A hot potato: A firmware update issued earlier this month is causing problems for owners of Microsoft's Surface Pro 6 and Surface Book 2. Reports indicate that the laptops are suffering from extreme throttling kicking in as a Windows safety feature to prevent the device from overheating.

To put things into perspective, the Microsoft Surface Pro 6 with its lowest spec i5-8250U runs at a base frequency of 1.6Ghz while an i5-8350U at 1.7Ghz powers the lowest spec Surface Book 2 15", so it can be quite frustrating if your device suddenly drops to a quarter of its processing speed.

That's what recent user reports have indicated where their "ultra-portables are throttling the processor down to 400 MHz, a state that—in some instances—persists across reboots," says TechRepublic.

The issue apparently, has to do with processor throttling that's erroneously kicking in by setting an Intel CPU flag called BD PROCHOT (bi-directional process hot). The flag can be set by any peripheral and is a safety feature designed to protect the system from overheating. Although the CPU could be operating within its thermal limits, this flag can be set if one or more components linked to the CPU are at the limit of crossing theirs.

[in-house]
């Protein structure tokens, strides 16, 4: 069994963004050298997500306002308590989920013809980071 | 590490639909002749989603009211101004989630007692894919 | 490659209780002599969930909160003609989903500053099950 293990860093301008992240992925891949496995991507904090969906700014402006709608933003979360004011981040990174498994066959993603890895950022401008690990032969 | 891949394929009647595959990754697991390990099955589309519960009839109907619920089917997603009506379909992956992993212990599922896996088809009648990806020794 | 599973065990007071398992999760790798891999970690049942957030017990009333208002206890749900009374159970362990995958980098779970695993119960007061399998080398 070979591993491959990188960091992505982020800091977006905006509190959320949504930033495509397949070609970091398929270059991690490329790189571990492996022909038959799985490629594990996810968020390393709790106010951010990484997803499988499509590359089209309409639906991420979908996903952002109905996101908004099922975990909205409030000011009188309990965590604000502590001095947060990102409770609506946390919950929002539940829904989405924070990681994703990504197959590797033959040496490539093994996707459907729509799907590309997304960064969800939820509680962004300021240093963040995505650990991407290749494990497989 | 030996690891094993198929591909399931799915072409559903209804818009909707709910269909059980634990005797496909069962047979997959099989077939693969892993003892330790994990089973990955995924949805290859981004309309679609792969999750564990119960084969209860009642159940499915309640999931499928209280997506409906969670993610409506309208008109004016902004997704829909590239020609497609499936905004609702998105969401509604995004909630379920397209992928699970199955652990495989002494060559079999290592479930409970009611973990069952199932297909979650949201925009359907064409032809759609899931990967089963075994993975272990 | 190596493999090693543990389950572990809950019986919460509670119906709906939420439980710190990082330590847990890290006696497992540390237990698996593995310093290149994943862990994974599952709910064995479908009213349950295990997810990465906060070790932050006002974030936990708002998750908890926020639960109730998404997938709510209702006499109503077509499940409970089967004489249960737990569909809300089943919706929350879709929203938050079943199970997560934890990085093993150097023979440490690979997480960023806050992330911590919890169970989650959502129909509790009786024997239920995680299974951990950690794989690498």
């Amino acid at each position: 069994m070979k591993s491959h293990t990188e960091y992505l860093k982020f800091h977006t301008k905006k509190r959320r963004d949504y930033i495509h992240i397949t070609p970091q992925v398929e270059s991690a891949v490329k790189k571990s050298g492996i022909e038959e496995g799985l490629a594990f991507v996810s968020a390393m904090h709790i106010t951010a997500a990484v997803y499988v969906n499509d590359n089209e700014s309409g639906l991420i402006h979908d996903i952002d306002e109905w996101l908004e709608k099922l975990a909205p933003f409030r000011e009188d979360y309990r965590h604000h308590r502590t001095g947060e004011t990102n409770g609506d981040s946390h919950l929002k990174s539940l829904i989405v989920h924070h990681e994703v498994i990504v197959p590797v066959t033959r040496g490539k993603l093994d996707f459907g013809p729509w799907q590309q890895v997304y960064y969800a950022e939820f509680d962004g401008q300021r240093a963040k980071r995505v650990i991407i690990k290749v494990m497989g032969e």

The publication also notes that while BD PROCHOT is not unique to Surface devices, the recent emergence of user reports around these systems is indicative of a correlation at minimum. "We are aware of some customers reporting a scenario with their Surface Books where CPU speeds are slowed," said a Microsoft spokesperson, and that the company is "quickly working to address via firmware update."

It still remains unclear what exactly is triggering this throttle-lock. Some users report that the issue is resolved after disconnecting the Surface Dock or AC adapter while others blame a third-party antivirus software behind the slowdown. Whatever maybe the cause, affected owners of these devices should soon expect a firmware fix from Microsoft.